Council chiefs urged to acquire £63.5 million solar farm


WARRINGTON Borough Council chiefs are being urged to approve the business case for the acquisition and funding of a fourth solar farm.

The council’s cabinet will on Monday, July 11 be recommended to approve the project to acquire and fund a hybrid solar farm at Partridge Hill Farm, near Doncaster, at a forecast cost of £63.5 million.

To date, the council has invested in three high-quality hybrid solar farms at York, in December 2019, Hull in October 2020 and Cirencester – currently under construction with an expected completion date this month.

A report to be presented to the cabinet by Cllr Cathy Mitchell, deputy leader of the council, points out that the council has for many years been a firm supporter of “green” and ethical investments. These have included solar panels on 3,000 Golden Gates properties and a large commercial unit on the Omega site.
In 2018 it was decided to move to the next level of green investments, looking to invest in green energy generation assets.
Approval of the project will be in line with the council’s green energy strategy and climate emergency resolution and fulfil the council’s green energy objectives which are affordability, regeneration, revenue generation, CO2 emissions reduction, security of supply and sustainability.

Cabinet members will be asked to approve the scheme to be added to the council’s capital programme with a value of up to £63.5m to be funded by way of borrowing.
They will also be asked to put in place insurance to cover all relevant risks in acquiring the solar farm and making a credit facility of £500,000 to Partridge Hill Solar Ltd.
The council would also enter into Buy Back agreements with Partridge Hill Solar Ltd.

A solar farm


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  1. Let’s be honest about this. The fact that it’s a solar farm is irrelevant – that farm will be built with or without our investment, so we’re not really enabling anything beneficial. This is a purely financial transaction – WBC hope to be able to turn a profit by investing/gambling taxpayers’ money.

    Their track record to date is poor. We don’t have much visibility, but where we do it’s been because of spectacular failures.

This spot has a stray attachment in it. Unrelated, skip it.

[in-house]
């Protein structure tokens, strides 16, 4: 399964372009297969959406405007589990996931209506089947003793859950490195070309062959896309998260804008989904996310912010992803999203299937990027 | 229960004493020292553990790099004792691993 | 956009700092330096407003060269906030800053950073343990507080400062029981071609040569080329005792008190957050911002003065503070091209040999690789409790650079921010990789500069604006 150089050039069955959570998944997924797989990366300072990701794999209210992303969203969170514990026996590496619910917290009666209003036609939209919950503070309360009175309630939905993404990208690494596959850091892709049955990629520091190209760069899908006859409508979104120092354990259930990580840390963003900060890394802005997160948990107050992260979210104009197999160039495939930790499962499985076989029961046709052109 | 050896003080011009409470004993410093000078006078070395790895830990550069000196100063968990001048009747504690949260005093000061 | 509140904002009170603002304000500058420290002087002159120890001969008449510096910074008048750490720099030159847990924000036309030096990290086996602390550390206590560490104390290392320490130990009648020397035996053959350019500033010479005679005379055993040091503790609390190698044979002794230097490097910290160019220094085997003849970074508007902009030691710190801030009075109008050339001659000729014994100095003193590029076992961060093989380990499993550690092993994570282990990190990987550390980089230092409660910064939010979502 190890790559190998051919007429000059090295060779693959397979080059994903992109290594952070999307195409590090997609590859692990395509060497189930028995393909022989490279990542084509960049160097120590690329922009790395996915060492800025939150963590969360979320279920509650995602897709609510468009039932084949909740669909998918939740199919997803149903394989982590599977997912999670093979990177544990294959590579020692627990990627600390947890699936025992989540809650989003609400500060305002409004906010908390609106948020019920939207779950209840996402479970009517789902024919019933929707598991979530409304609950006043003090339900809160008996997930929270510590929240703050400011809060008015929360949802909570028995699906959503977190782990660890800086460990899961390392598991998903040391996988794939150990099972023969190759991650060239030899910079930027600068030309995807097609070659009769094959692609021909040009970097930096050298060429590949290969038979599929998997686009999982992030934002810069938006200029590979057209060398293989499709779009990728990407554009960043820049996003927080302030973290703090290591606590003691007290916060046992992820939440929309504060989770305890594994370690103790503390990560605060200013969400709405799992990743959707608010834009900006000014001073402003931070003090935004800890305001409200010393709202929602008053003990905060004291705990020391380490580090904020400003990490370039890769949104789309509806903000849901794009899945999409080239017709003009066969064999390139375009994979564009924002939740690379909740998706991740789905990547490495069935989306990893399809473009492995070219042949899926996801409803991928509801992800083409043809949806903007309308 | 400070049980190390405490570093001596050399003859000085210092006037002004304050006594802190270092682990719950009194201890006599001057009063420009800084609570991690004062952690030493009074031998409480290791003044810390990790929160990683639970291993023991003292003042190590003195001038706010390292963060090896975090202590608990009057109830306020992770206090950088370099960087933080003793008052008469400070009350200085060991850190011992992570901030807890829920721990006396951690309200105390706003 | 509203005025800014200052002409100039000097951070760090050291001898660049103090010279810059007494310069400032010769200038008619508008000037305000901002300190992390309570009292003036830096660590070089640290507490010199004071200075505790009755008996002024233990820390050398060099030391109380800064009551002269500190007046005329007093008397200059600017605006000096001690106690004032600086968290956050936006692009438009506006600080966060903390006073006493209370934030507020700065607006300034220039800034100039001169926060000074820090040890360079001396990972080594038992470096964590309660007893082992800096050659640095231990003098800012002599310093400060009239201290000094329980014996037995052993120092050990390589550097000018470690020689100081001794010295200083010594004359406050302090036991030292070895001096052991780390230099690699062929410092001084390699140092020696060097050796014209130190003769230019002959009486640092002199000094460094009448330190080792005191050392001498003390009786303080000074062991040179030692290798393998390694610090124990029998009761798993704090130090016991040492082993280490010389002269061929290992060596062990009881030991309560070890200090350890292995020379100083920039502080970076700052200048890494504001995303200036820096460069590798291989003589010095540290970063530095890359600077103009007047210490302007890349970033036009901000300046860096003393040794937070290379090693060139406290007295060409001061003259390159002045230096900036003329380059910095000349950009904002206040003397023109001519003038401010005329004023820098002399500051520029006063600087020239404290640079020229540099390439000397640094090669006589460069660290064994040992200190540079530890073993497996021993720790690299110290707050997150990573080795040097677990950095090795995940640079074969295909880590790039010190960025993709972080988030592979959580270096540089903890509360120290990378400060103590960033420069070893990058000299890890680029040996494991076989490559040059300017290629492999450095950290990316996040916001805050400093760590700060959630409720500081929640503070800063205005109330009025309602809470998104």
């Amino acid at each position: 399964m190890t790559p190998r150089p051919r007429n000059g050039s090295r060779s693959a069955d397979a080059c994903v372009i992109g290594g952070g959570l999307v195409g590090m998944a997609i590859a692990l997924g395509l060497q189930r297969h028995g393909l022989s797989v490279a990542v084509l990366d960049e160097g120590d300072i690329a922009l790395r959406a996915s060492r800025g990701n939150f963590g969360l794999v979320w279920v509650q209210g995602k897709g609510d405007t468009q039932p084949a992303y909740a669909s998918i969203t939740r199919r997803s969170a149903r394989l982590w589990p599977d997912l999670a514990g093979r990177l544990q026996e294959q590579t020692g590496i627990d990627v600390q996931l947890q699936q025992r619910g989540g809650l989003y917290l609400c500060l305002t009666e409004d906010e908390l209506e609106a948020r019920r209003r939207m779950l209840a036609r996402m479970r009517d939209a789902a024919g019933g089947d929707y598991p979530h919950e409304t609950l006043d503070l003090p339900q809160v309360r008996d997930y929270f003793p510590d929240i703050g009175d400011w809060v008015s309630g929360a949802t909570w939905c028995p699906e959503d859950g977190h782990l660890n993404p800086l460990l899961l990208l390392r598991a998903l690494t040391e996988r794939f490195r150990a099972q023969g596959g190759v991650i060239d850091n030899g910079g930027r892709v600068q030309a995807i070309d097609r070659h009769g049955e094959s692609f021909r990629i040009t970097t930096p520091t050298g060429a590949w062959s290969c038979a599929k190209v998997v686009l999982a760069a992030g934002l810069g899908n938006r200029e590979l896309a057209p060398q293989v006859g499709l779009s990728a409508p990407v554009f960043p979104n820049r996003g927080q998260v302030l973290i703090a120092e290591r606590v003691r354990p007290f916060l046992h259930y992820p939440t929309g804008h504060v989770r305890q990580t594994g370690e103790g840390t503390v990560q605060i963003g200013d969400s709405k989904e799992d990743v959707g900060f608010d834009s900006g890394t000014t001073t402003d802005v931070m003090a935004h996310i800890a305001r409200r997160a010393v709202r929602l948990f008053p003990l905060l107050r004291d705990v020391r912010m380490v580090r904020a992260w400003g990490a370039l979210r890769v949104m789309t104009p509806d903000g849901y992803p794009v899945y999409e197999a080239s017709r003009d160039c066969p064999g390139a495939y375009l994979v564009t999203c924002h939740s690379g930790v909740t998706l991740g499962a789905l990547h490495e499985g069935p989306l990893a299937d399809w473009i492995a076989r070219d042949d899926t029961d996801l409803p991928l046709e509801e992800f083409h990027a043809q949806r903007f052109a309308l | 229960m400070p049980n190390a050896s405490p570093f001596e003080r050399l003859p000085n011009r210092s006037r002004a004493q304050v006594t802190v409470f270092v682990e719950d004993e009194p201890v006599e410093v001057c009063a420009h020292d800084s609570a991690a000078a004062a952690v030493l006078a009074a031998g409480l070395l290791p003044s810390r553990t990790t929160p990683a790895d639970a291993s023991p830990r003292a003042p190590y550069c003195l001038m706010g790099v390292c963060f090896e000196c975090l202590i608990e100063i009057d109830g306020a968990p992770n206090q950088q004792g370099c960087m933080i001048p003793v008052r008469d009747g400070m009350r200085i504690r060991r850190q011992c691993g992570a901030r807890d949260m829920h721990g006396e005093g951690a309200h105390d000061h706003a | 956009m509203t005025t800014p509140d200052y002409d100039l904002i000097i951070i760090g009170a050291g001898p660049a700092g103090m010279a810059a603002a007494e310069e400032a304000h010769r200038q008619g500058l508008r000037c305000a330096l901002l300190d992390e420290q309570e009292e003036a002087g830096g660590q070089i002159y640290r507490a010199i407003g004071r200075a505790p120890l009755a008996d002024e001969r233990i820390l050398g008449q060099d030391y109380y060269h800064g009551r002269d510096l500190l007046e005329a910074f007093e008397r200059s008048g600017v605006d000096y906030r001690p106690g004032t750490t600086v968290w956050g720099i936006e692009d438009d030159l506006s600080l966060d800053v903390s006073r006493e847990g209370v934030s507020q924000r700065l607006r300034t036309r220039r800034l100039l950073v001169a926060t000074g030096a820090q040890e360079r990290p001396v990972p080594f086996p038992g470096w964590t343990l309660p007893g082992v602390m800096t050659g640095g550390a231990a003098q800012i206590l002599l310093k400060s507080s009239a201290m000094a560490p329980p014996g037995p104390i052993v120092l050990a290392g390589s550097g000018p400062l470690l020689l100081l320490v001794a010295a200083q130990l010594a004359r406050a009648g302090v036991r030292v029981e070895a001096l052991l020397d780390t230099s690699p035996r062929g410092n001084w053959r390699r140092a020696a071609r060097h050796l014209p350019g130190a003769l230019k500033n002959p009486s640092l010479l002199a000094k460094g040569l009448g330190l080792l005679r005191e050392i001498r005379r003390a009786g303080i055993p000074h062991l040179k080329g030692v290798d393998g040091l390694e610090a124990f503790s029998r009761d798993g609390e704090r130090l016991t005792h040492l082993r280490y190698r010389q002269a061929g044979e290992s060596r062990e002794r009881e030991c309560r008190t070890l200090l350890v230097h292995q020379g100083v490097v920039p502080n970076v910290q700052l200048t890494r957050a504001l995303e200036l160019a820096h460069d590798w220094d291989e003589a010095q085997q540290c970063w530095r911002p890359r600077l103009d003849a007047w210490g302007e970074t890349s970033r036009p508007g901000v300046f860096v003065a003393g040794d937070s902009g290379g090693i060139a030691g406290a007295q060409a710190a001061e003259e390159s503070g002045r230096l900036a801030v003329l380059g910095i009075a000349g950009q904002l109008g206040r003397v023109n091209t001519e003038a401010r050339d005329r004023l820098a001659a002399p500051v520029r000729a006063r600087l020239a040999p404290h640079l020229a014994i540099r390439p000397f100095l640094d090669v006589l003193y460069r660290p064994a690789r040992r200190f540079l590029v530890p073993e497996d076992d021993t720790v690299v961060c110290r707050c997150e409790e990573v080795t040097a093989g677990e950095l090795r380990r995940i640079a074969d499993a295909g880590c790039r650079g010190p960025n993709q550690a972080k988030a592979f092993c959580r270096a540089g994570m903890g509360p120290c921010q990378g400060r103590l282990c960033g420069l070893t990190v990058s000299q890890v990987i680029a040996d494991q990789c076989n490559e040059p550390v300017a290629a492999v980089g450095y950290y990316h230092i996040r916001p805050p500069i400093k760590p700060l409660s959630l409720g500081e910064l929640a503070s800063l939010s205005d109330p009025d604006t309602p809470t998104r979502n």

Councils aren’t supposed to engage in speculation. It was tolerated for a while but central government have called time on it. We shouldn’t expect to be bailed out if this goes belly up.

    Come on, Labour councillors. Show some backbone and speak up!

    • Basically they are borrowing money at a relatively low rate of interest and lending it for a higher rate of interest. As long as the borrower manages to meet the payments this is a good deal but as Together Energy demonstrates things can, and do, go wrong. If that happens the council tax payers of Warrington may find themselves with no income but still have to pay back the money borrowed plus interest.

  2. We already own solar farms. Let’s see the books on them are they turning a profit? If they are and things are looking good it might be a good plan the problem is the total lack of transparency. Show us the books. Dont just go throwing 10s of millions at projects without taking the community on the journey with you. Can we not build one in warrington that would create local jobs??

  3. But can the Cabinet be trusted to get even the basics correct.

    We now know, because Grant Thornton tell us, that WBC could have paid £10m for a ~33%share in Redwood and instead were duped into paying £32m.
    So although the Redwood has been officially written down by £16m the truth is WBC lost £22m the minute they failed to realise and understand the effect of changing advice from all their legal advisers.

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